I present this motion today because I have a sincere interest in improving public transport services across Victoria, particularly in Melbourne. As you know, my background is in the taxi and hire car industry, and I see this industry as an integral part of our public transport system. Our trams, trains and buses deliver services across the city and out into our regional areas, but as part of that system our commercial passenger vehicles deliver on the first and last mile and in particular for the most vulnerable—those who are sick, those who are frail, those who are young and at risk, the elderly and those travelling late at night.
I asked Minister Jennings to share details of the agencies included in and the responsibilities of the new mega transport department and whether there will be any job losses resulting from the agency mergers and any new ministerial roles in this new mega agency.
Mr BARTON: I also want to say one other thing. I am also very happy that the Maggies are up and about, President, but the highlight of the week for me is my daughter. Throughout her pregnancy the baby was referred to as ‘Marshmallow’. She was born on Monday. We have now got the very gorgeous Madison Paige. So thank you
Mr BARTON (Eastern Metropolitan) (09:50): Around three years ago I sat down at a dinner table with a couple of my mates, Mr Andre Baruch and Nadav Prawer. Nadav is a lawyer, and we were discussing the illegal entry into Victoria of Uber. That evening set the wheels in motion that brought us to 3 May, when the law firm Maurice Blackburn filed in the Supreme Court a class action against Uber. We started this originally just for our original members, but this has now grown to Queensland, New South Wales, Victoria and Western Australia. This is going to be the largest class action this country has ever seen. I am very happy to be able to say that, and I am very proud of all of those people who have joined together to tell Uber that they are not making the rules. I am very happy about that.
Mr BARTON (Eastern Metropolitan) (18:04): The matter I raise tonight is for the Minister for Public Transport, Minister Horne. I ask the minister for an update on the progress of planning and design works on the Rowville public transport extension. In April last year the Labor government announced $3 million for design and planning works for a train or rail extension between Caulfield and Rowville. At the time they said these works would be complete in a year—tick-tock. The 2018–19 federal budget also promised $475 million over a five-year period towards construction of a heavy rail line to service Monash.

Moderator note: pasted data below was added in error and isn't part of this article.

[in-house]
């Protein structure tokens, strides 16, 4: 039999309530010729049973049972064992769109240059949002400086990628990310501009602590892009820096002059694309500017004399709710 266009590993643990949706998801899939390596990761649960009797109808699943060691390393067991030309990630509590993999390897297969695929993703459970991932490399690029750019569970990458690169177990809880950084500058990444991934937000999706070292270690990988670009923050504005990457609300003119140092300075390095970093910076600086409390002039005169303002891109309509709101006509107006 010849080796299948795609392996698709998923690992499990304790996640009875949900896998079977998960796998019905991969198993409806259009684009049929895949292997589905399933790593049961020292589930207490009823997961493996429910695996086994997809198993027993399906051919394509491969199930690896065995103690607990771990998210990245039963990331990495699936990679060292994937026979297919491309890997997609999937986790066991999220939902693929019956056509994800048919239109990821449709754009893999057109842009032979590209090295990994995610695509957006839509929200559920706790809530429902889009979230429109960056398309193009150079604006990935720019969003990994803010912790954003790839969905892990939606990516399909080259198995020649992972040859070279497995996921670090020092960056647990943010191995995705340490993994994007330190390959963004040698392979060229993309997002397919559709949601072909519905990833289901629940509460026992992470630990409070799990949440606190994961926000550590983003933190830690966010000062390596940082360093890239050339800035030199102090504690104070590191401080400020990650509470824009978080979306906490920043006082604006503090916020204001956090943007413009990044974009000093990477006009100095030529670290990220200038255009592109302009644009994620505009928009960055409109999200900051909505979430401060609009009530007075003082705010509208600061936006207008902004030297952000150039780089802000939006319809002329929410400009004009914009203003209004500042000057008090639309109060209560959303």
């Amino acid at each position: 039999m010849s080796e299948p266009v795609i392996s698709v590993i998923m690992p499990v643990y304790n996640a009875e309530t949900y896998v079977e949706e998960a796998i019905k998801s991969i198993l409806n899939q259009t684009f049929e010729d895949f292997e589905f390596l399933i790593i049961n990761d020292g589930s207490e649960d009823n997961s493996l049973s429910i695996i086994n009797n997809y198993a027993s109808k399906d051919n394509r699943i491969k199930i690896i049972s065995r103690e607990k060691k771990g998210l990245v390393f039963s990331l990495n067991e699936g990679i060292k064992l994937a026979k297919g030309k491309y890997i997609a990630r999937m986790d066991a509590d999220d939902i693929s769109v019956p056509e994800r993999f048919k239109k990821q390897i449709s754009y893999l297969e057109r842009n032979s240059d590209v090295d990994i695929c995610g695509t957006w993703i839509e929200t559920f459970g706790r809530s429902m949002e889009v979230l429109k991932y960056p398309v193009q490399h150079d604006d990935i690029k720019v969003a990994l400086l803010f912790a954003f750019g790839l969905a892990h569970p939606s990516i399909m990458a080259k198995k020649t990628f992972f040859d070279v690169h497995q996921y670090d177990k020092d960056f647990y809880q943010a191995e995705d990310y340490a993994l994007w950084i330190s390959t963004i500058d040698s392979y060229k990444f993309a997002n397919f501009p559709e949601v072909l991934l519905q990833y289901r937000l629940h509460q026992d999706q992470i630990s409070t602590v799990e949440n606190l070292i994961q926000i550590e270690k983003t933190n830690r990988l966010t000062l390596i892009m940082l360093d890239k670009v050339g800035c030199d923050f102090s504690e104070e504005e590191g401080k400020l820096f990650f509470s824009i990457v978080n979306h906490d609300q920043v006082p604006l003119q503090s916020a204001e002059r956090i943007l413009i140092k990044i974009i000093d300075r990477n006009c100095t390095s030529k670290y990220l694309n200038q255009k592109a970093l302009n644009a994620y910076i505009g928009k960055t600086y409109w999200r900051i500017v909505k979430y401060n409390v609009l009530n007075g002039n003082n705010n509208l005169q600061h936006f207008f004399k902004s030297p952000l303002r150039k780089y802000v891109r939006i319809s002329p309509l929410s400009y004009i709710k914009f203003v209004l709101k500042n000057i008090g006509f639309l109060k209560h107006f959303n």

In talks with Knox council this week we reviewed their public transport vision. The council’s preference is to run heavy rail from Huntingdale through to Rowville. They expressed concerns that stopping at Monash would disadvantage those travelling from the east and that any future business case for a further extension would never stack up if only part of the project was completed now.
Commuters in the eastern suburbs are car captives, the public transport offerings to move around these areas are minimal, and this contributes significantly to increasing congestion on our freeways and roads. Businesses along the proposed extension in Knox and Monash generate almost $27 billion to our state and national economy. These business communities are expanding rapidly, offering jobs, apprenticeships and education opportunities to local residents and those travelling from new suburbs further out. However, getting to work by public transport is almost impossible and car congestion in the area is a nightmare and will only get worse. So I ask the minister to release the findings of the planning and design works through to Rowville or provide an explanation of why this project has been delayed.